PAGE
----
Around this point in time the disintegration of the campaign into clumps of local groups that were no longer effectively communicating became complete.  Many continued to fight on in their own way, most often through organising the throwing of non-payers rubbish in the trucks by campaign activists on collection days.  In the stronger areas this delayed the widespread introduction of non-collection, in some areas it has still not been completely introduced.  But across most of the city organised resistance collapsed within weeks and the council seemed prepared to accept a situation of a limited number of areas holding out in the longer term.

You'll find a complete archive of WSM material written during this important struggle at  My article are a very minor part of this overall record as my involvement was quite marginal.  Those articles explain the issues around the struggle in some depth.  One more contribution from me that may be of interest is Class, Ecology and the bin tax the text of a talk I prepared for a debate with Niall O Brolacháin of the Green Party at the 6th Grassroots Gathering in Galway.

Within the WSM we found the period of disintegration difficult.  On the one hand we recognised that the opportunity for a victory had receded with the collapse of the campaign, on the other we were reluctant to make any sort of public statement to this effect in the context where some local groups were choosing to fight on.  After a lot of debate we actually created a group to draft a statement but although a lot of work was done on this it never saw the light of day.  It was only two years later in the Autumn of 2005 that something along these lines appeared when Red & Black Revolution 10 published an interview with WSM member Dermot Sreenan who had been centrally involved in the Dublin campaign.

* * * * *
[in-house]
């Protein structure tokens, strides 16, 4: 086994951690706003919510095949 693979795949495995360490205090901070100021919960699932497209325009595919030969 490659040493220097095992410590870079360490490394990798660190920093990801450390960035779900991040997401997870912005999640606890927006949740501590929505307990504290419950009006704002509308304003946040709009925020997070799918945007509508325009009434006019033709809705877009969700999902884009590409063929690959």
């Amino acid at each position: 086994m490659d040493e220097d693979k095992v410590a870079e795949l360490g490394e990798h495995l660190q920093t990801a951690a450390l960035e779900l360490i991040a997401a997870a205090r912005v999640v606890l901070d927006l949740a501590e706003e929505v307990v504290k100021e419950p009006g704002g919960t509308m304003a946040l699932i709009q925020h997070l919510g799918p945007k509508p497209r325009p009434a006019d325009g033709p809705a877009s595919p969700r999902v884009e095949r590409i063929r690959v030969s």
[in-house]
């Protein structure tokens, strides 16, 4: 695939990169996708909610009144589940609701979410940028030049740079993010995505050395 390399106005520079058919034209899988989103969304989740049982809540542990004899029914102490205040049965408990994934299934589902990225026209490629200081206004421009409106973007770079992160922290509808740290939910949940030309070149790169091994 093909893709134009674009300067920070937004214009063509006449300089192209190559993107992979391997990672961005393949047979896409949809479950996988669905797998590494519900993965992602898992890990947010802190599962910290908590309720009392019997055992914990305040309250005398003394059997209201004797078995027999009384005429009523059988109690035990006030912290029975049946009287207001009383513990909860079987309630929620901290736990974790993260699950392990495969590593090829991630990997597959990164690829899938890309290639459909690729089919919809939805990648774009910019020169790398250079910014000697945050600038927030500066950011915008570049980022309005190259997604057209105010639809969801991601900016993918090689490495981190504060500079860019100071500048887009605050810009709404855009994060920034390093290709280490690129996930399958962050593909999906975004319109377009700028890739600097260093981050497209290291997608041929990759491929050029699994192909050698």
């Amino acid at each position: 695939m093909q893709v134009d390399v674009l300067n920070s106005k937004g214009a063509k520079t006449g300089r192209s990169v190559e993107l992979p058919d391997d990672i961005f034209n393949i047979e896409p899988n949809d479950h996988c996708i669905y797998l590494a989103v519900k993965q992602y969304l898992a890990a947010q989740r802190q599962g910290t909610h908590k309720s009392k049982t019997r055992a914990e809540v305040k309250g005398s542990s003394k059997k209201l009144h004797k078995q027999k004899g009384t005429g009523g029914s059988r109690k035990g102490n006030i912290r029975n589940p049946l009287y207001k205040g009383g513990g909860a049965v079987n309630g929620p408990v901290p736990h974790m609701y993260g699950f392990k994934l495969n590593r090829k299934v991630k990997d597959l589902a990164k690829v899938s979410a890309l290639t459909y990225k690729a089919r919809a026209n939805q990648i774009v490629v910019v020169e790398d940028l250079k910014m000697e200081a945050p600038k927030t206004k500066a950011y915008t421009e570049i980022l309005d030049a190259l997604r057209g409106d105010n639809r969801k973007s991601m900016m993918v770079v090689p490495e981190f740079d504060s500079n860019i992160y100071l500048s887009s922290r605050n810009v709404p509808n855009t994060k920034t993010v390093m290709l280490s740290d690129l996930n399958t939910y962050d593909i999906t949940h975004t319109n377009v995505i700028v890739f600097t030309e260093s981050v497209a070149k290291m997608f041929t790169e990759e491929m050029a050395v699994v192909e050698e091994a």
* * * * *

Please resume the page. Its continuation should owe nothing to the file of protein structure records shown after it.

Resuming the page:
As well as the articles mentioned here there were a few already in my archive on the bin tax that I haven't mentioned in this blog including two cover stories for issues of Workers Solidarity published during this period.

WORDS Andrew Flood (Follow Andrew on Twitter )